The 2 man game was at times devastating, and showed great signs that this backcourt can not only work, but work very well despite the opinions of pundits (like Matt Harpring who kept talking about why it wouldn’t work on the Jazz telecasts–well, what about tonight Matt?) who believe Martin and Evans are an ill-fated match. Umm, yeah. But enough of them.

As far as everything else, Jason Thompson stunk the joint up again. As much as people get on Spencer (and I’ll have something on that article today in the Bee by Amick tomorrow before my game preview–I know it’s late) and his ability to guard people, what amazes me is how few people notice it with JT. He doesn’t move his feet, spends way too much time arguing calls when he should be playing, and quite frankly doesn’t know where to use his hands yet. He, much like Spencer, is very much a work in progress. While JT has many skills I like, they just don’t always translate as well as they should.

Whomever pissed in Beno’s cheerios this morning, thanks a lot. I like my Tasmenian Slovenian just fine thank you.

Brockman, May, and Udoka were not greatly effective. Again, this is what happens when the shine starts to fall off a bit and teams get a chance to scout the combinations and sets teams run. The Kings have been scouted, and simply are playing better teams lately, and it showed again tonight.

I’m going to credit Noceone of StR of pointing this out in the game thread, but the Kings really lost the game in the 3rd qtr when the bench came in and there was a big hole, once again, that the starters had to dig the team out of. When you consistently have to dig yourself out of holes in the NBA, you will lose. Tonight, is yet again an example of this simply complicated phenomenon. (It’s called a growth process. Also, called the talent isn’t the perfect mix yet.) The Kings have depth, but it’s not the kind of depth that will translate to victories. Hilton Armstrong, again, showed by not being chosen to come off the bench is not the answer. (And wasn’t ever likely to be.) When you can’t match a team’s energy consistently, or scoring consistently, when the other team goes to their bench, and even more so when a team doesn’t have it’s 2 main stars like Boozer and Williams, you’re not going to win at the road, or at home. I don’t like blaming a loss on the bench as those aren’t usually your best players anyway, but tonight the bench essentially was the difference between a chance at a 2nd victory in SLC tonight. It’s not all the benches fault certainly, but it’s a very big component as to why the Kings weren’t able to ever really scare the Jazz and make it a close game down the stretch. At halftime, it was 49-46 Jazz. With 4 1/2 minutes left, it was tied 59 up. By the end of the 3rd qtr, it was 73-63 Jazz. Ballgame.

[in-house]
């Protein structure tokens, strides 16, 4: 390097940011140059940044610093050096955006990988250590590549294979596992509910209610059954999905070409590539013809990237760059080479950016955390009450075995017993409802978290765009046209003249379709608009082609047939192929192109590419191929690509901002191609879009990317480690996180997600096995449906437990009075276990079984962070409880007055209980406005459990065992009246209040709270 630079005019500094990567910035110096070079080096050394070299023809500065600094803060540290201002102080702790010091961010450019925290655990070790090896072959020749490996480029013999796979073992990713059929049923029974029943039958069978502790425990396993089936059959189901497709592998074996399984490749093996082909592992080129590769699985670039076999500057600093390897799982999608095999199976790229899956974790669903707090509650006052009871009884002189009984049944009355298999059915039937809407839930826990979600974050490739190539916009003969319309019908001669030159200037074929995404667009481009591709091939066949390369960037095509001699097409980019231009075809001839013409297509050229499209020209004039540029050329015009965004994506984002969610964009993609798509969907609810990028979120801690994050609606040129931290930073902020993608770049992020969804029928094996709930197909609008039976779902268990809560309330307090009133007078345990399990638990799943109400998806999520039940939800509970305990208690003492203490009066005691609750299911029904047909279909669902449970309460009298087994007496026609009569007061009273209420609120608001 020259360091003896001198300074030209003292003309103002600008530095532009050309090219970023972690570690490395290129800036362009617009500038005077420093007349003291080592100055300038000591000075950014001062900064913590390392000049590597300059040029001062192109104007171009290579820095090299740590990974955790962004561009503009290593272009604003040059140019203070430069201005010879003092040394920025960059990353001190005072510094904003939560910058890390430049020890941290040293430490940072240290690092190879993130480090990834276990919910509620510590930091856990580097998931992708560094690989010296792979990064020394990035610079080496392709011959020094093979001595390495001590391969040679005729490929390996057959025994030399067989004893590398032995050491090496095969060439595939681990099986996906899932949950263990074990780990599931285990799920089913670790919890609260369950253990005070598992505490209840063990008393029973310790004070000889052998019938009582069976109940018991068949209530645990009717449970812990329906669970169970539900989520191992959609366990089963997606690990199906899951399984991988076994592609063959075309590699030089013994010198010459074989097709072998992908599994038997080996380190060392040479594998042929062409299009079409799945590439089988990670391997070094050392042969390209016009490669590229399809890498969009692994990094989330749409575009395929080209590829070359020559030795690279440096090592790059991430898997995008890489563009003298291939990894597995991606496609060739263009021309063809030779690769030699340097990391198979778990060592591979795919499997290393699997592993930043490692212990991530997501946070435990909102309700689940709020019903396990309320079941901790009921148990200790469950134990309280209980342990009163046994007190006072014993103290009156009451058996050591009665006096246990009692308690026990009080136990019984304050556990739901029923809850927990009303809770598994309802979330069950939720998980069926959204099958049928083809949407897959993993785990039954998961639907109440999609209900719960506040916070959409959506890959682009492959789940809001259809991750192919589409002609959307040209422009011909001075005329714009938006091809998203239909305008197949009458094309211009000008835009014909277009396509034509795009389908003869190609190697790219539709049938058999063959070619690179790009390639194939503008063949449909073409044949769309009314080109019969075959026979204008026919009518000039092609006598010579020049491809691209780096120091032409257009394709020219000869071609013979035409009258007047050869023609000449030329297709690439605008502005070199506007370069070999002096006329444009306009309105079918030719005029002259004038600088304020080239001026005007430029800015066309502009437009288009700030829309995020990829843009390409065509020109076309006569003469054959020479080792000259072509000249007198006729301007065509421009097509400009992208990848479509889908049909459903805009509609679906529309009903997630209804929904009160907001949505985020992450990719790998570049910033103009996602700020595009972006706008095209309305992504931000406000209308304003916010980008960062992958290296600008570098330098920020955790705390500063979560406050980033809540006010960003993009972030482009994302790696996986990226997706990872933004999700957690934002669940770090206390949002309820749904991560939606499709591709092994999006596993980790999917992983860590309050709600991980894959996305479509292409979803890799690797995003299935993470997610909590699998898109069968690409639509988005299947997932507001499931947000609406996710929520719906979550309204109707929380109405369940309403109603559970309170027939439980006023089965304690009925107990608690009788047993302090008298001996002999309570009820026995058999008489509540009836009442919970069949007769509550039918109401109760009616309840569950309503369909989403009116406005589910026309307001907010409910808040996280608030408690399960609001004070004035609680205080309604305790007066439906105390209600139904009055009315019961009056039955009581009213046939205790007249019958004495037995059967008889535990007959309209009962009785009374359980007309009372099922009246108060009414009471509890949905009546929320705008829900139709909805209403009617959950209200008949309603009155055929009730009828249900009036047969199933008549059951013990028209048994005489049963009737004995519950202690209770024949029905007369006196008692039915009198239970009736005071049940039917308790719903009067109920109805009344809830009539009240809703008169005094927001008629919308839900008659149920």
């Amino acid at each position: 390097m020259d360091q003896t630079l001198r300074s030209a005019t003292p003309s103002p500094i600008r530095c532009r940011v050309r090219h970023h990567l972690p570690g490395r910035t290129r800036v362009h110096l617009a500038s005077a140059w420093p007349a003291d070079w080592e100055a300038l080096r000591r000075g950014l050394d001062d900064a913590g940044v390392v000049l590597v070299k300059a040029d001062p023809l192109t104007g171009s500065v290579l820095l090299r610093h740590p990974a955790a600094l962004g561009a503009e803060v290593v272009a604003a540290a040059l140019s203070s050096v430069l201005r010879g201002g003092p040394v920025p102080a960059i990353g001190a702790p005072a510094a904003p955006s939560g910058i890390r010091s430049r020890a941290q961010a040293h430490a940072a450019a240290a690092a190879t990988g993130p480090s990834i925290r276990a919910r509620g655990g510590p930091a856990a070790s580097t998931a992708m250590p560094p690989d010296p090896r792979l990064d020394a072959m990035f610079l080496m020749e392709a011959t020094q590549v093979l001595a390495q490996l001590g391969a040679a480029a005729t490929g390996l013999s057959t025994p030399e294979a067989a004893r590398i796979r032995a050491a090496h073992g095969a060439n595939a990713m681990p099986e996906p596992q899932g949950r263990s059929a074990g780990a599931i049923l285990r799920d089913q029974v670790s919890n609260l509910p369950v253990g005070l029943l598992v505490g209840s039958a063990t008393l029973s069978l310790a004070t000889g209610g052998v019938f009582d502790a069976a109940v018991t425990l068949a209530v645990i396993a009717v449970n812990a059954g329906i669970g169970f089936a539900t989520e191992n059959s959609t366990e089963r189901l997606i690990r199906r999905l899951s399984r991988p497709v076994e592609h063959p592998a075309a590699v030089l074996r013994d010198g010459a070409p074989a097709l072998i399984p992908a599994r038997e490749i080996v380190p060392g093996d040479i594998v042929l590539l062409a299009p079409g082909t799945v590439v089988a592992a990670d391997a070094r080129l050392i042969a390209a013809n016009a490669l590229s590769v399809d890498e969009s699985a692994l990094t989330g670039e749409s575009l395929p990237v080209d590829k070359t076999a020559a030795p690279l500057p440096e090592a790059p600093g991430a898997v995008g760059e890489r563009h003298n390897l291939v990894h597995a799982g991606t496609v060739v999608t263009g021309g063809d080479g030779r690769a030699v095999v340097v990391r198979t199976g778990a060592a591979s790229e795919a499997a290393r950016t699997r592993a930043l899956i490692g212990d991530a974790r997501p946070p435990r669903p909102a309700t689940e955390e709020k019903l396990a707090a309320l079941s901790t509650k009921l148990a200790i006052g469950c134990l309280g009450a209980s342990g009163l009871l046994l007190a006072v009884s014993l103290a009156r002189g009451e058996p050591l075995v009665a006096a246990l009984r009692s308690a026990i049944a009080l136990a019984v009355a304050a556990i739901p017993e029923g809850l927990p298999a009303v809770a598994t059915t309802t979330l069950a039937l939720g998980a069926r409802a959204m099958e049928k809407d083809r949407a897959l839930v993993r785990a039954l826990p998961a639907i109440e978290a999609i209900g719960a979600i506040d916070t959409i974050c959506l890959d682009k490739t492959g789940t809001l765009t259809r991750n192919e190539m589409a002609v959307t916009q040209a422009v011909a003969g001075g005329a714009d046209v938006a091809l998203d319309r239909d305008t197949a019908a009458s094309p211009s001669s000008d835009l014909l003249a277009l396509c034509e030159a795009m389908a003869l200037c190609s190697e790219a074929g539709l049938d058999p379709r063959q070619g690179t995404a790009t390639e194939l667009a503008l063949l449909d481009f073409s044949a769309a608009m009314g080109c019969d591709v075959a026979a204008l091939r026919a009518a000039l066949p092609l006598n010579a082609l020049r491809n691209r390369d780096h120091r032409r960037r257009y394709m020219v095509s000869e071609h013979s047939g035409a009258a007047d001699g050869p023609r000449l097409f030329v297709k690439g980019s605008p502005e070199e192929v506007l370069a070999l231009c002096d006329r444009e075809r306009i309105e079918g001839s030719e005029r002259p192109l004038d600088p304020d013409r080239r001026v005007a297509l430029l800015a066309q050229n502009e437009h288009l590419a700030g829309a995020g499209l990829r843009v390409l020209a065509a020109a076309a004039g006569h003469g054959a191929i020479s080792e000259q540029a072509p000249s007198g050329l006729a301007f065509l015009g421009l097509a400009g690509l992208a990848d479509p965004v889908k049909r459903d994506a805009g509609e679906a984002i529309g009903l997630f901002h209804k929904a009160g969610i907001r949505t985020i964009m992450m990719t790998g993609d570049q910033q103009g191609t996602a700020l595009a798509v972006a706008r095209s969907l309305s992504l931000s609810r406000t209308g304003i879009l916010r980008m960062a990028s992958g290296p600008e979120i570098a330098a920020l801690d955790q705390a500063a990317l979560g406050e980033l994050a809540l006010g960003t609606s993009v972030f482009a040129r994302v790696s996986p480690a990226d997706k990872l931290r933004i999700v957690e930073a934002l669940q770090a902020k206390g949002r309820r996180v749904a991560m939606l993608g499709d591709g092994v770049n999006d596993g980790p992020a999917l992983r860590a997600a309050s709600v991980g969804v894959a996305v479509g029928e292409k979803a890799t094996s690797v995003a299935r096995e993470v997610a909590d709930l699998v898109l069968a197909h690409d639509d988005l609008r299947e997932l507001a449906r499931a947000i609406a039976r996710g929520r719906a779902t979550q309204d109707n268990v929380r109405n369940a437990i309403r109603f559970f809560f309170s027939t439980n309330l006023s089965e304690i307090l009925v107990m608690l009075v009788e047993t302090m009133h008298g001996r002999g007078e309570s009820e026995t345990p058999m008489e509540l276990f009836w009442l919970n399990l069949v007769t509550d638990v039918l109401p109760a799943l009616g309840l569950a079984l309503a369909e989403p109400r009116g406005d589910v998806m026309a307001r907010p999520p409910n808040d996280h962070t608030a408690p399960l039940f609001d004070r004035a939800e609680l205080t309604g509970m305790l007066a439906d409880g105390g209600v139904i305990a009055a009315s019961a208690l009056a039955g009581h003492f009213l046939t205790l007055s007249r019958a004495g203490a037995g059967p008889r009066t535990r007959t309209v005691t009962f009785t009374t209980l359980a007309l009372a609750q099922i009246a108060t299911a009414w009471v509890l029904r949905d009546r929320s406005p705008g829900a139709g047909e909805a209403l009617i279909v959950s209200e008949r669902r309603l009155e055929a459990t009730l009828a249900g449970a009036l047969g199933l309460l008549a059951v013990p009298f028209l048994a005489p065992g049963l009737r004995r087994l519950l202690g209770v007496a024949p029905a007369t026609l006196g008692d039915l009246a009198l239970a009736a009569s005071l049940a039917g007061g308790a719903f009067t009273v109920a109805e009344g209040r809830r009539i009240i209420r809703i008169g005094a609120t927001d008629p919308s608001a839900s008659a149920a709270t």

If you thought the Kings losing to the Jazz by 7 were bad, I shudder to think what would have happened if the Jazz had Deron Williams tonight. (Boozer, not so much because of Millsap.) Oh well.

Last but not least, the very deserving Hot Rod Hundley had a retirement banner lifted to the rafters in his honor by the Jazz tonight. A better honor couldn’t be bestowed on a better announcer. Hot Rod was terrific for those who’ve never had the pleasure of listening to a game called by the man. Absolutely incredible. If for nothing else, I’m glad I got to see the ceremony because the Kings were playing. While the game for the Kings stunk, it was good to see a real legend, and a NBA legend like Hundley, get honored at such a time. And, of course, Hundley announced part of the 3rd qtr, and showing that he is truly in retirement, didn’t know who Jason Thompson was when he scored a layup. Even though Hundley has been in retirement since last season, hope it goes very well Hot Rod!

For everyone else, tomorrow is another day. And, tomorrow it’s the Bobcats. Go, umm, beloved dipshits Kings?